By Chris Nicholls
SYDNEY: The Federal Court has ordered the forfeiture and consequential destruction of approximately 150,000 parallel-imported Energizer batteries seized by the Australian Customs Service.
The importers, Contrade Pty Ltd, its director George Condos, and four other companies were found to have infringed on the trademark registrations owned by Energizer Australia.
According to Energizer, the companies traded on the mistaken belief that parallel imports were legal.
As a result of the court ruling, the importing company has gone out of business and the director was ordered to make a substantial payment for damages and court fees. The businesses were also ordered to hand over their existing stock of Eveready and Energizer products to Energizer Australia. The batteries seized by the Australian Customs Service were ordered to be surrendered to the Commonwealth for destruction.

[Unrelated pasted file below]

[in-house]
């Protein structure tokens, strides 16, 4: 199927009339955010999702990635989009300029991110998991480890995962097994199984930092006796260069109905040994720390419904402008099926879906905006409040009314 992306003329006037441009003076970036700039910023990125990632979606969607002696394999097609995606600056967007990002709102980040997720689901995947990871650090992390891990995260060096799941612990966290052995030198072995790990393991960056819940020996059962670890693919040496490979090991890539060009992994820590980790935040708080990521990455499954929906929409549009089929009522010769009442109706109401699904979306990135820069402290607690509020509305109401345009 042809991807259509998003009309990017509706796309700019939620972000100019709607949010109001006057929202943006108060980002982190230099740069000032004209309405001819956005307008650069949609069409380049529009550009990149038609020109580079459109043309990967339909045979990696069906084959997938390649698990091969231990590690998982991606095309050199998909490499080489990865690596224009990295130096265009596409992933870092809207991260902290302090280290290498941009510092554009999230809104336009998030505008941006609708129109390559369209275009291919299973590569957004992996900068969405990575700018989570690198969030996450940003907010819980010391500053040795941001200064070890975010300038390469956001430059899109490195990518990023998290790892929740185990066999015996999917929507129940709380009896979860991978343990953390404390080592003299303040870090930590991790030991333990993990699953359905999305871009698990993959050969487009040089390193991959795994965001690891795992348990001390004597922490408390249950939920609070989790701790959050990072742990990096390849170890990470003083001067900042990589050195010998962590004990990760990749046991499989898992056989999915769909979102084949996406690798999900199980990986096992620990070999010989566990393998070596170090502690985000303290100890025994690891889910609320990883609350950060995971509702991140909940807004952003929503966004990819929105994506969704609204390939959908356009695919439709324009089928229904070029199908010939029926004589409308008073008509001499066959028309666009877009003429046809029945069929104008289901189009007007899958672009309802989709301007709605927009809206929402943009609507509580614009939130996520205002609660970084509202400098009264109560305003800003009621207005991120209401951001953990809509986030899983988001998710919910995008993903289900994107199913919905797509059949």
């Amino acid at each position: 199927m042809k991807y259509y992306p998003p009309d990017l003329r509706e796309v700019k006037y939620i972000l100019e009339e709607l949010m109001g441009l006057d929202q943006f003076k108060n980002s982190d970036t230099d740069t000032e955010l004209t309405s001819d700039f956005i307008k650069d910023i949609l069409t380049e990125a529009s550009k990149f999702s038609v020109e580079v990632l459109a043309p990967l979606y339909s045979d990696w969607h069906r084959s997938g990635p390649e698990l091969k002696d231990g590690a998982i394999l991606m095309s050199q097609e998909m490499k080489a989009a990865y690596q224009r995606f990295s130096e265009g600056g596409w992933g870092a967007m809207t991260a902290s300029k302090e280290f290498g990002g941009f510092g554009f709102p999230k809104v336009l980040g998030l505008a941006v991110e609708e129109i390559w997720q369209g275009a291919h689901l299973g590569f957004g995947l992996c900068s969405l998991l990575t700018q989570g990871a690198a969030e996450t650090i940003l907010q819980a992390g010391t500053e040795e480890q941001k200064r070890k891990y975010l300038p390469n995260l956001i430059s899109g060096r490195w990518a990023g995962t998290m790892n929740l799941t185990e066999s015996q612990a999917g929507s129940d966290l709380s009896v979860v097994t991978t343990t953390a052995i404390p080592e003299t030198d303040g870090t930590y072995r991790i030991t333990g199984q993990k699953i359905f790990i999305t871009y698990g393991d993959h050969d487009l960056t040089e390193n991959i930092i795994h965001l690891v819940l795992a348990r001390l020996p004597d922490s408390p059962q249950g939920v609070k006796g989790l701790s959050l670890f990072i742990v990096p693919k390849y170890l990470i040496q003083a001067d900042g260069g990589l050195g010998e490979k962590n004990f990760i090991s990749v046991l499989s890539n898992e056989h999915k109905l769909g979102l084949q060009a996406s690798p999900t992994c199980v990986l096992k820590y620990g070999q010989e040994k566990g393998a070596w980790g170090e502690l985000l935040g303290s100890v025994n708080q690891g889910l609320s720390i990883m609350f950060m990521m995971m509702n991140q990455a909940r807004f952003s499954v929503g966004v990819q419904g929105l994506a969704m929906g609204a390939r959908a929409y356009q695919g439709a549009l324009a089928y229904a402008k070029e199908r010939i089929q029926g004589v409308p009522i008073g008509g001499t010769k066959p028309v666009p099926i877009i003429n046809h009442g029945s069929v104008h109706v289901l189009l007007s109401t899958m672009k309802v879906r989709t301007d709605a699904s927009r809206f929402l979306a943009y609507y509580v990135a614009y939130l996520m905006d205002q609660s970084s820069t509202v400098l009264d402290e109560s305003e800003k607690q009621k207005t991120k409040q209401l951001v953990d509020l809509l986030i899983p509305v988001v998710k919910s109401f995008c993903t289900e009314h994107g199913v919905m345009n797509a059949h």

John Carroll, a lawyer who manages Energizer Australia’s monitoring and compliance program, said the court order should give concern to all parallel importers.
“The actions of these companies not only jeopardizes Energizer’s reputation as a supplier of quality and safe batteries in Australia, but also threatens consumer safety and faith in the brand.
“The unauthorised importation and resale of Eveready and Energizer branded batteries for which Energizer Australia Pty Ltd owns the trademarks is an illegal practice and importers face civil and criminal proceedings.”
Carroll also said Energizer was also currently monitoring over 100 different Australian businesses, ranging from small convenience shop operators to large wholesale suppliers about their illegal sales and importation practices, and expected to launch a number of further legal actions.
Energizer said Carroll was working with Australian Customs Service and international agencies to identify the sources of the unauthorised products.